Saturday, July 17, 2010

F# Tricks: Concise BoolToInt

As a C# programmer, you'd probably write BoolToInt as follows in F#:
	let boolToInt3 b = 
	   if b = true then 
		1
	   elif b = false
		0

Not a big win over C# yet, but a few things to point out about the concise syntax: Indentation implies blocks. There is no 'return' keyword. This function is statically typed, you don't see types since the compiler infers the types.

As a novice F# programmer a trick you learn is pattern matching. Pattern matching is like a case statement, but it's an expression and it's really powerful. I'll go into more details on pattern matching in future posts. For now, notice the elegance of the below:

	let boolToInt2 b = 
	    match b with 
		| true -> 1 
		| false -> 0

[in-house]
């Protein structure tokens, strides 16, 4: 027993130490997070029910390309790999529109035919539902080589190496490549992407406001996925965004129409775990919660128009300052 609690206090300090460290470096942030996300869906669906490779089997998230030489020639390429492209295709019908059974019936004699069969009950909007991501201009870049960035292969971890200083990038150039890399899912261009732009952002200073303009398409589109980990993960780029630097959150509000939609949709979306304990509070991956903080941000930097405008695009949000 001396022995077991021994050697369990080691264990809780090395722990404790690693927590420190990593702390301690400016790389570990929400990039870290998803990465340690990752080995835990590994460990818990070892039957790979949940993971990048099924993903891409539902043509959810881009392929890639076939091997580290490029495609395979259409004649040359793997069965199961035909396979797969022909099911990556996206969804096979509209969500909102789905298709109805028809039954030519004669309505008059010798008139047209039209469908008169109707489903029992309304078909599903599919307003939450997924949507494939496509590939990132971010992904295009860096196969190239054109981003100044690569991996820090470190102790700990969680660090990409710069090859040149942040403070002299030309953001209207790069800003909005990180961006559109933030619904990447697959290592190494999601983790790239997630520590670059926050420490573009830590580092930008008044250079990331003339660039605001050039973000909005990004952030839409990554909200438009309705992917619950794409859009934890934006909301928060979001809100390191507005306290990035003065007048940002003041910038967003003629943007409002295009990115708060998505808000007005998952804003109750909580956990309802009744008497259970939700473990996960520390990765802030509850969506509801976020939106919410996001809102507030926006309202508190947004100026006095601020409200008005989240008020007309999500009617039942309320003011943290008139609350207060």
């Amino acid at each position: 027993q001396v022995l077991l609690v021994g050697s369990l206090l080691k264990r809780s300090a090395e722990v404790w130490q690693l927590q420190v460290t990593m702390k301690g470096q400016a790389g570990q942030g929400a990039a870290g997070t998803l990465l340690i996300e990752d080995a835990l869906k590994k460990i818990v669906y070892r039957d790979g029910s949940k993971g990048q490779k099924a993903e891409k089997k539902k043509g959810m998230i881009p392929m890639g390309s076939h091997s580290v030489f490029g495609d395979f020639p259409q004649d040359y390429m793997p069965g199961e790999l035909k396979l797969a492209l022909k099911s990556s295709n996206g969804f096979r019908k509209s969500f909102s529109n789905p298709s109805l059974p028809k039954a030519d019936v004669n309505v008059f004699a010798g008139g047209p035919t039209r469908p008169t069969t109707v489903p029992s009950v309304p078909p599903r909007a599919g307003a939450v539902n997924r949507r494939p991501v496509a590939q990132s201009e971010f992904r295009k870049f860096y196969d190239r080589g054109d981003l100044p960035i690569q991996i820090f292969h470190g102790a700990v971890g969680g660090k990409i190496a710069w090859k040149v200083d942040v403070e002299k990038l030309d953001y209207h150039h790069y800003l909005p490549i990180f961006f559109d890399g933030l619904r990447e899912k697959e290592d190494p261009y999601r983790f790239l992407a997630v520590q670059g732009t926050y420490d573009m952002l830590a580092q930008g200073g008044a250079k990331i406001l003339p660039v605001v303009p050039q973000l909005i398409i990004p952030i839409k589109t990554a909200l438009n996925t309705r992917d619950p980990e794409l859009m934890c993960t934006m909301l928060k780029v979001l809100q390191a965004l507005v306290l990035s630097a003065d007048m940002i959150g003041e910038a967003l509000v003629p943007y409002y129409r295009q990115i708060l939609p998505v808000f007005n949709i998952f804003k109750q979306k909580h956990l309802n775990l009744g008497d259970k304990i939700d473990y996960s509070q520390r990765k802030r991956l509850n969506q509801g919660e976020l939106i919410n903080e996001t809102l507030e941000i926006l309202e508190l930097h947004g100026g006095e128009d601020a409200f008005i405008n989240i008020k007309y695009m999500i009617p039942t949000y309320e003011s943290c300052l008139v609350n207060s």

Pattern matching is so useful to F# there is a syntax for creating a function of one parameter that only pattern matches, using that syntax, we define boolToInt in the final form of:
	let boolToInt3 = function 
	    | true -> 1 
	    | false -> 0 

2 comments:

Jake said...

As a C# programmer, I may actually just do it like this:

public int BoolToInt (int b){
return (b ? 1 : 0);
}

Which isn't too shabby and almost as concise if you don't mind the short hand.

ig2600 said...

Well said Jake - ? is the conditional operator, which is 'abnormal' in C languages because it lets you do control flow in an expression as opposed to a statement (aka you can assign it to a variable).

In C family languages there is no expression for the switch statement. Pattern matching is really a switch expression.

Holler if you'd like to see more F# posts.